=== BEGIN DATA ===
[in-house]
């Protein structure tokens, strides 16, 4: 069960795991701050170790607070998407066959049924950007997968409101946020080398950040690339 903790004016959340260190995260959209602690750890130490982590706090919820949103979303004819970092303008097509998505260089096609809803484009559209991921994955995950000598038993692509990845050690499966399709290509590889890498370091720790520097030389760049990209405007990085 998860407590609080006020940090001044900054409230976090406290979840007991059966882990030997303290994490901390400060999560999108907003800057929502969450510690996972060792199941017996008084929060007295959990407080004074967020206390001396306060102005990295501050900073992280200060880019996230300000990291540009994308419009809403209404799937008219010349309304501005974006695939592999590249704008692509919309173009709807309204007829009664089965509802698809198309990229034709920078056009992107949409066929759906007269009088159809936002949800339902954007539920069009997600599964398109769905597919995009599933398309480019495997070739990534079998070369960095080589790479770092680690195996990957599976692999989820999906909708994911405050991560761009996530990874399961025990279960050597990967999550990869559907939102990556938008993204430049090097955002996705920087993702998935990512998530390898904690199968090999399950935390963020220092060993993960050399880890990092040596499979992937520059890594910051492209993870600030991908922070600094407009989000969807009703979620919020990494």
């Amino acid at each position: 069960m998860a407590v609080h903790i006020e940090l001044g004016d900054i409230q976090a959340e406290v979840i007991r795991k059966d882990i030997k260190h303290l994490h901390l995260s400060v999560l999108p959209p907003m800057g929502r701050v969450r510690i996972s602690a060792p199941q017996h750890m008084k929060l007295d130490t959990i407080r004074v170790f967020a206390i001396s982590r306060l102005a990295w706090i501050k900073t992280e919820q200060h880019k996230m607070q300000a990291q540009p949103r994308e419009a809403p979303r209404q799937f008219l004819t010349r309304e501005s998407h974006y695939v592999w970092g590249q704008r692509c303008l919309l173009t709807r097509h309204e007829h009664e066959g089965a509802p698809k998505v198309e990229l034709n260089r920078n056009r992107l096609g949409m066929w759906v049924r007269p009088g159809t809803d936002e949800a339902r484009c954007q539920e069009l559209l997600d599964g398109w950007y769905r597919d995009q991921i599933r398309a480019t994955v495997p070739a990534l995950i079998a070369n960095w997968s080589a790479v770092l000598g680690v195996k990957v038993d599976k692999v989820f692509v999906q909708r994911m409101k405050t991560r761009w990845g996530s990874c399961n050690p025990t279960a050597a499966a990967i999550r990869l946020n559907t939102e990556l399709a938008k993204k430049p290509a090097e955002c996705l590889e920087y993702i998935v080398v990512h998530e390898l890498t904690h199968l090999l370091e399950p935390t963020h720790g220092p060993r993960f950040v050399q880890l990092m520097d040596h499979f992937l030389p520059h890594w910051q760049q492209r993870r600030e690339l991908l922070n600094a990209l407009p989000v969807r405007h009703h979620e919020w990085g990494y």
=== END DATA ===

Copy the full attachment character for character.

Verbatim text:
[in-house]
């Protein structure tokens, strides 16, 4: 069960795991701050170790607070998407066959049924950007997968409101946020080398950040690339 903790004016959340260190995260959209602690750890130490982590706090919820949103979303004819970092303008097509998505260089096609809803484009559209991921994955995950000598038993692509990845050690499966399709290509590889890498370091720790520097030389760049990209405007990085 998860407590609080006020940090001044900054409230976090406290979840007991059966882990030997303290994490901390400060999560999108907003800057929502969450510690996972060792199941017996008084929060007295959990407080004074967020206390001396306060102005990295501050900073992280200060880019996230300000990291540009994308419009809403209404799937008219010349309304501005974006695939592999590249704008692509919309173009709807309204007829009664089965509802698809198309990229034709920078056009992107949409066929759906007269009088159809936002949800339902954007539920069009997600599964398109769905597919995009599933398309480019495997070739990534079998070369960095080589790479770092680690195996990957599976692999989820999906909708994911405050991560761009996530990874399961025990279960050597990967999550990869559907939102990556938008993204430049090097955002996705920087993702998935990512998530390898904690199968090999399950935390963020220092060993993960050399880890990092040596499979992937520059890594910051492209993870600030991908922070600094407009989000969807009703979620919020990494």
């Amino acid at each position: 069960m998860a407590v609080h903790i006020e940090l001044g004016d900054i409230q976090a959340e406290v979840i007991r795991k059966d882990i030997k260190h303290l994490h901390l995260s400060v999560l999108p959209p907003m800057g929502r701050v969450r510690i996972s602690a060792p199941q017996h750890m008084k929060l007295d130490t959990i407080r004074v170790f967020a206390i001396s982590r306060l102005a990295w706090i501050k900073t992280e919820q200060h880019k996230m607070q300000a990291q540009p949103r994308e419009a809403p979303r209404q799937f008219l004819t010349r309304e501005s998407h974006y695939v592999w970092g590249q704008r692509c303008l919309l173009t709807r097509h309204e007829h009664e066959g089965a509802p698809k998505v198309e990229l034709n260089r920078n056009r992107l096609g949409m066929w759906v049924r007269p009088g159809t809803d936002e949800a339902r484009c954007q539920e069009l559209l997600d599964g398109w950007y769905r597919d995009q991921i599933r398309a480019t994955v495997p070739a990534l995950i079998a070369n960095w997968s080589a790479v770092l000598g680690v195996k990957v038993d599976k692999v989820f692509v999906q909708r994911m409101k405050t991560r761009w990845g996530s990874c399961n050690p025990t279960a050597a499966a990967i999550r990869l946020n559907t939102e990556l399709a938008k993204k430049p290509a090097e955002c996705l590889e920087y993702i998935v080398v990512h998530e390898l890498t904690h199968l090999l370091e399950p935390t963020h720790g220092p060993r993960f950040v050399q880890l990092m520097d040596h499979f992937l030389p520059h890594w910051q760049q492209r993870r600030e690339l991908l922070n600094a990209l407009p989000v969807r405007h009703h979620e919020w990085g990494y």